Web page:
Monitoring the Urban Heat Island Effect and the Efficacy of Future Countermeasures in Los Angeles Region
The research team—comprised of members from Lawrence Berkeley National Laboratory, Altostratus Inc., and University of Southern California—set out to understand how changes in neighborhood air temperatures are related to land-use and land-cover properties, such as roof albedo and tree canopy cover. The California Energy Commission sponsored-project used advanced meteorological models and field observations gathered from mobile transects, personal weather station networks, and new research-grade weather monitors for the assessment. To identify the causes of the neighborhood-scale urban heat and cool islands, we collected detailed land-use and land-cover datasets as inputs for the meteorological modeling and analysis.
This study was the first to find evidence from analysis of personal weather stations that increases in roof albedo at the neighborhood scale are associated with reductions in near-surface air temperature. This was corroborated with our finding from the mobile transect measurements, which revealed a cooling effect from area-wide increase in albedo (roof, pavement) and/or tree canopy cover.
The work performed in this project helps maximize the benefits from future UHI countermeasures, such as high-albedo roofs and increased vegetation, by (a) verifying through modeling and measurements the relationships between neighborhood-scale urban heat and cool islands, and land-use and land-cover; (b) using the field observations to calibrate and validate the meteorological models used to estimate the benefits of UHI countermeasures; and (c) leaving in place a set of research-grade weather monitors that can be used to track changes in urban temperatures. All of this will further facilitate a more region-optimized deployment of UHI mitigation technologies for California.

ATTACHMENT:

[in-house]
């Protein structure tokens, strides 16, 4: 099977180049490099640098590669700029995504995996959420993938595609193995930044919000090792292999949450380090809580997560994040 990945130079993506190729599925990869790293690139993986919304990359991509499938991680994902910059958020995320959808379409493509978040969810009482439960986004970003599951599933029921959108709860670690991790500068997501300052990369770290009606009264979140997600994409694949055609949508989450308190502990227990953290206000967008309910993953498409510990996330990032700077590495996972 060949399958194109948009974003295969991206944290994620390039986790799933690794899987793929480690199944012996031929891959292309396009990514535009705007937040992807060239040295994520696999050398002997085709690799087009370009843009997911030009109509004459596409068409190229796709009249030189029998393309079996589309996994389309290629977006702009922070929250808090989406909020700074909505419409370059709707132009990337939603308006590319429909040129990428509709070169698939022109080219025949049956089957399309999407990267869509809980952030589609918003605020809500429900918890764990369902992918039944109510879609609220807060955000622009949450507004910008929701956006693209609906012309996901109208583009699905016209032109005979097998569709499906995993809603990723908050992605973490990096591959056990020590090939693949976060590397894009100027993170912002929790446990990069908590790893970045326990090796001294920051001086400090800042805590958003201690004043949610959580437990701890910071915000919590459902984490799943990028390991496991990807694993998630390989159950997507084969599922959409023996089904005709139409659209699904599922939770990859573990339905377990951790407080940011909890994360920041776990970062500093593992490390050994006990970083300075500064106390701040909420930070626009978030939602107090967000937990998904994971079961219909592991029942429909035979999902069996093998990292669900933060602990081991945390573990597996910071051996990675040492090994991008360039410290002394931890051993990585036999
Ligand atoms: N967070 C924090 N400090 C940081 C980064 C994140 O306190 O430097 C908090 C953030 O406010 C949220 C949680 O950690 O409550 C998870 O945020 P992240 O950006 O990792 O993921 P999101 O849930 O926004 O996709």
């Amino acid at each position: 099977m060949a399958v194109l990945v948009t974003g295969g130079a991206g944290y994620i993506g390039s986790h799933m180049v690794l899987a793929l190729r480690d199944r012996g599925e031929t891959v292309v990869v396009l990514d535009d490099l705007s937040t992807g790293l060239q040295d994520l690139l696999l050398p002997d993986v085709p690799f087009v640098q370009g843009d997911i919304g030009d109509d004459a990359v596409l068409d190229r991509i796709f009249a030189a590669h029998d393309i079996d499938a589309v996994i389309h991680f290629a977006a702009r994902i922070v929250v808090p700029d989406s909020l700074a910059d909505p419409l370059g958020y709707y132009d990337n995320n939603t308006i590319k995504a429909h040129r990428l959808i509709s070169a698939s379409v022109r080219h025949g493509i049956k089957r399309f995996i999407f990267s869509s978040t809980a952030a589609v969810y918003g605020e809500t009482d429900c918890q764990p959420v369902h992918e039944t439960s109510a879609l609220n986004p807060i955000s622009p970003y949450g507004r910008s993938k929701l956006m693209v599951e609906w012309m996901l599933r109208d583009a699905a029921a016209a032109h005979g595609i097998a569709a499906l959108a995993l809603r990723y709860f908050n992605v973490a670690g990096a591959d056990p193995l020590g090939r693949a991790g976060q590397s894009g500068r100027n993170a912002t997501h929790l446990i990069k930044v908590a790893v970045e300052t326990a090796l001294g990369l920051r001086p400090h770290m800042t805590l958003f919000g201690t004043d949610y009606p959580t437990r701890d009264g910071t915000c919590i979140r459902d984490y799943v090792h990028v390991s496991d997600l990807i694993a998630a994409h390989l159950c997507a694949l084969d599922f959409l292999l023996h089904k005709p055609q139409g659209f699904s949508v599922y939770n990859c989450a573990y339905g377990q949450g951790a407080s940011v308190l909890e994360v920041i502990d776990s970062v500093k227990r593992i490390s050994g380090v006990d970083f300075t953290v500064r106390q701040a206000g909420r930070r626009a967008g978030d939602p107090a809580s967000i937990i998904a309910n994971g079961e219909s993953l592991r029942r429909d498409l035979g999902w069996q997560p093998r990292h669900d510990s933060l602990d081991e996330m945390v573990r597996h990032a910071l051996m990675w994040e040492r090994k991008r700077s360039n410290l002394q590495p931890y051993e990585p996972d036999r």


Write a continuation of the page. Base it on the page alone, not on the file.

We are grateful for the support of our partners—Los Angeles Regional Collaborative for Climate Action and Sustainability, Los Angeles Department of Water and Power, Office of Los Angeles Mayor Eric Garcetti, and Los Angeles Unified School District—as well as our project collaborators—TreePeople, Los Angeles Bureau of Street Services, Climate Resolve, and County of Los Angeles.
For more information, please see our project fact sheet, California Energy Commission Energy Innovation Showcase page, and the publications listed below.
New weather monitors:
We installed four new research-grade weather monitors in Los Angeles. Their data is available from the Weather Underground network via the following links:
- Monitor 0 (University of Southern California parking lot)
- Monitor 1 (Chatsworth, San Fernando Valley)
- Monitor 2 (Winnetka, San Fernando Valley)
- Monitor 3 (Reseda, San Fernando Valley)
Taha H, Ban-Weiss G, Chen S, Gilbert H, Goudey H, Ko J, Mohegh A, Rodriguez A, Slack J, Tang T, and Levinson RM. 2018. Modeling and observations to detect neighborhood-scale heat islands and inform effective countermeasures in Los Angeles. A report for California’s Fourth Climate Change Assessment, report # CCCA4-CEC-2018-007.
Taha H, Levinson R, Mohegh A, Gilbert H, Ban-Weiss G, Chen S. 2018. Air-temperature response to neighborhood-scale variations in albedo and canopy cover in the real world: Fine-resolution meteorological modeling and mobile temperature observations in the Los Angeles climate archipelago. Climate 6, 53 (25 pp).
Mohegh A, Levinson R, Taha H, Gilbert H, Zhang J, Li T, Tang T, Ban-Weiss G. 2018. Observational evidence of neighborhood scale reductions in air temperature associated with increases in roof albedo. Climate, 6, 98 (19 pp).
Levinson R, Taha H, Mohegh A, Ban-Weiss G, Gilbert H. 2018. Modeling and observations to detect neighborhood-scale heat islands and inform effective countermeasures in Los Angeles. Energy Sector Adaption Webinar, California Energy Commission, December 5. Presentation slides and recording.